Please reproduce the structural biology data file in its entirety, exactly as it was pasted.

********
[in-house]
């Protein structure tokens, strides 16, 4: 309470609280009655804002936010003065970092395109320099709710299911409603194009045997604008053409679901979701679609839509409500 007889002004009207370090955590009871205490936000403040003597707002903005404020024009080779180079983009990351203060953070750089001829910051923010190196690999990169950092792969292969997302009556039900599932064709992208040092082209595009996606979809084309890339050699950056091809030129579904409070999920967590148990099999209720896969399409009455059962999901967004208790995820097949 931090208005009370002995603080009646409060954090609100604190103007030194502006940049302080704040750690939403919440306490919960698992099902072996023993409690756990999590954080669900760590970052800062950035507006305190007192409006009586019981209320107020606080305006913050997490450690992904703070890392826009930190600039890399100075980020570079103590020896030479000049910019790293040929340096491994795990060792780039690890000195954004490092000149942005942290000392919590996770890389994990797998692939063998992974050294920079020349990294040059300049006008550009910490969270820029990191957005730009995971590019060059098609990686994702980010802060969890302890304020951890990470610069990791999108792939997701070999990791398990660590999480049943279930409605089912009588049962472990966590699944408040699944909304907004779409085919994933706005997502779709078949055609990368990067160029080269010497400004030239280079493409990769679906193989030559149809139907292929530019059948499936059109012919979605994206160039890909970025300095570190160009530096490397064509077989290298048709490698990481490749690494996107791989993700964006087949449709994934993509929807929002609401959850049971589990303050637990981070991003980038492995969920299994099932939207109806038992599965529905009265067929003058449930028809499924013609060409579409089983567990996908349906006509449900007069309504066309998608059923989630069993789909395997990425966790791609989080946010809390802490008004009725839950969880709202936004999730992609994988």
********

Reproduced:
[in-house]
């Protein structure tokens, strides 16, 4: 309470609280009655804002936010003065970092395109320099709710299911409603194009045997604008053409679901979701679609839509409500 007889002004009207370090955590009871205490936000403040003597707002903005404020024009080779180079983009990351203060953070750089001829910051923010190196690999990169950092792969292969997302009556039900599932064709992208040092082209595009996606979809084309890339050699950056091809030129579904409070999920967590148990099999209720896969399409009455059962999901967004208790995820097949 931090208005009370002995603080009646409060954090609100604190103007030194502006940049302080704040750690939403919440306490919960698992099902072996023993409690756990999590954080669900760590970052800062950035507006305190007192409006009586019981209320107020606080305006913050997490450690992904703070890392826009930190600039890399100075980020570079103590020896030479000049910019790293040929340096491994795990060792780039690890000195954004490092000149942005942290000392919590996770890389994990797998692939063998992974050294920079020349990294040059300049006008550009910490969270820029990191957005730009995971590019060059098609990686994702980010802060969890302890304020951890990470610069990791999108792939997701070999990791398990660590999480049943279930409605089912009588049962472990966590699944408040699944909304907004779409085919994933706005997502779709078949055609990368990067160029080269010497400004030239280079493409990769679906193989030559149809139907292929530019059948499936059109012919979605994206160039890909970025300095570190160009530096490397064509077989290298048709490698990481490749690494996107791989993700964006087949449709994934993509929807929002609401959850049971589990303050637990981070991003980038492995969920299994099932939207109806038992599965529905009265067929003058449930028809499924013609060409579409089983567990996908349906006509449900007069309504066309998608059923989630069993789909395997990425966790791609989080946010809390802490008004009725839950969880709202936004999730992609994988």